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Mrs Conroy, flanked by her two young children clad in smart white contamination suits, demanded before and after blood tests as she expressed 'concern' at the large new hillside being formed close to her house. This image is the most vivid memory of Ian Bailey, Mouchel resident engineer on the earliest M60 contract begun seven years ago - the £19M widening of a 2.3km section of existing M66 at the ring road's north eastern link to the current motorway network.

This short length of 25 year old motorway, jutting southward from its junction with the transpennine M62, was always planned as the start of the orbital route. But it was built as a two lane section, substandard by today's motorway specifications, and needed major reconstruction, both horizontally and vertically, to convert it into the four lane M60.

Contractor Costain's planned two year contract from June 1993 was, bar Mrs Conroy and the object of her worries, relatively straightforward. But it still managed to overrun by eight months and cost an extra £11M. Delays have long since been awarded as time and cost extensions with problems centring on bad weather and Mrs Conroy's hill.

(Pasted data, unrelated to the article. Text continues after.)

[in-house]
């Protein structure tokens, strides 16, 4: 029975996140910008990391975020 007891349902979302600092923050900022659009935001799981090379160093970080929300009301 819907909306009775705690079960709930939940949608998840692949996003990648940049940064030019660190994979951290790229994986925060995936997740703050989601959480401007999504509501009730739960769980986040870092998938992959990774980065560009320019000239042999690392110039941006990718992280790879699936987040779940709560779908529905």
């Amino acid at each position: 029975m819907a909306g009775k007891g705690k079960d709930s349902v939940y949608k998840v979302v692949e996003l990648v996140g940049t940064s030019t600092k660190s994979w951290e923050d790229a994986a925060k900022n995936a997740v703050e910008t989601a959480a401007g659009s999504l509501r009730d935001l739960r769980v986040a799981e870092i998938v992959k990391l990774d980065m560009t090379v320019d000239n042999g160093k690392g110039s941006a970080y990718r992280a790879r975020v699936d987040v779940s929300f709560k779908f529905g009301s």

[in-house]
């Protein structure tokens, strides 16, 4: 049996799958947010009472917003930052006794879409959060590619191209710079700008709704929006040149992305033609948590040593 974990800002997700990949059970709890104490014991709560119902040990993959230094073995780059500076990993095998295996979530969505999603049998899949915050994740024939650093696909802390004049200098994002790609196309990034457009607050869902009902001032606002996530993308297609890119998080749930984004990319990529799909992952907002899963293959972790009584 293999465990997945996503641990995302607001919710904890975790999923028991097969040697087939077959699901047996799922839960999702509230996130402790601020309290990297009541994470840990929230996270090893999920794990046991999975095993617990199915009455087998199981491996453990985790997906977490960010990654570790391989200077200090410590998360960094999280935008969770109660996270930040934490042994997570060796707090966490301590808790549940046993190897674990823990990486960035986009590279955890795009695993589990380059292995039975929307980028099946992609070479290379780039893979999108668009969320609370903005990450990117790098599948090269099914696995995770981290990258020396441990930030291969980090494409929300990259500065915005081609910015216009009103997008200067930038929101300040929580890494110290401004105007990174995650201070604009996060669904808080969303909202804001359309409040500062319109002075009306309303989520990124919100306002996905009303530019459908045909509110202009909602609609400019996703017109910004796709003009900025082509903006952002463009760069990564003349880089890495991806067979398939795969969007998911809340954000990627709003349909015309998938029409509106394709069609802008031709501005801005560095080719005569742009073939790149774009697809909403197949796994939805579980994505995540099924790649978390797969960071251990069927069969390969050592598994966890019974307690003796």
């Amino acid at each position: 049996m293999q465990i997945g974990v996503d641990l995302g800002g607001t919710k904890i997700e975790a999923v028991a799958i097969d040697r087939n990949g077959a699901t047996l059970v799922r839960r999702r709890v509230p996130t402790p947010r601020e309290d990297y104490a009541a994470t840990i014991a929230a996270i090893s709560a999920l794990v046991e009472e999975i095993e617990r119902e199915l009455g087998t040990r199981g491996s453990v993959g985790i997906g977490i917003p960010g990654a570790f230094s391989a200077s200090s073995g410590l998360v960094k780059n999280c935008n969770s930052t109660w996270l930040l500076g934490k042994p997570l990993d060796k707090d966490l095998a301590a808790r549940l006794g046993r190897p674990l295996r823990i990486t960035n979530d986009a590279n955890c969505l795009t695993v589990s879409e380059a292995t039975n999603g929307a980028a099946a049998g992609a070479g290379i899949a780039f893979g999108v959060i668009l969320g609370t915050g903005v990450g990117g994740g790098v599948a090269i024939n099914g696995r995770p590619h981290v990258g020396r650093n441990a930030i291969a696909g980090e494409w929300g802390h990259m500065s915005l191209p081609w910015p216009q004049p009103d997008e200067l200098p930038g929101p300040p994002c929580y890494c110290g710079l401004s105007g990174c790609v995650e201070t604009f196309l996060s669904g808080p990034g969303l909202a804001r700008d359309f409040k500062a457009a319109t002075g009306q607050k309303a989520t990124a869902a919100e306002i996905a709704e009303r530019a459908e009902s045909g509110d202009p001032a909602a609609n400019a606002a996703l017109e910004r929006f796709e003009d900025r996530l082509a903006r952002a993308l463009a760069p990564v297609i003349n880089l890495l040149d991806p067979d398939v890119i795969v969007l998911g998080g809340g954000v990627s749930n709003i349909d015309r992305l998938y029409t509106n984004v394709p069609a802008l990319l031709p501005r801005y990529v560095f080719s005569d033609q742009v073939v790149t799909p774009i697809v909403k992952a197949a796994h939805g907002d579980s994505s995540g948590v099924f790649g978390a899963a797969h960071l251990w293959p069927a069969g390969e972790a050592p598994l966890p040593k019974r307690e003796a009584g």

The 1975 section had ended in a roundabout and a vast 220,000m 3pile of earth, all of which had now to be removed.

Most was the remains of a mixed use rubbish dump containing a larger than expected range of deposits from household fire ash to low level chemicals and metals.

'Ivala' is the rather soothing name for the new grass covered hillside alongside the motorway into which this mound of earth has metamorphosed. Residents exercising their dogs on the 'Irk Valley Additional Landscaping Area' will mostly be unaware that the clay capped slopes beneath them are still being monitored constantly for gases and leachate quality through a network of two dozen boreholes.

'Readings are always well below permitted contamination levels, ' says Bailey, adding that Mrs Conroy and her offspring would be welcome to inspect them anytime.

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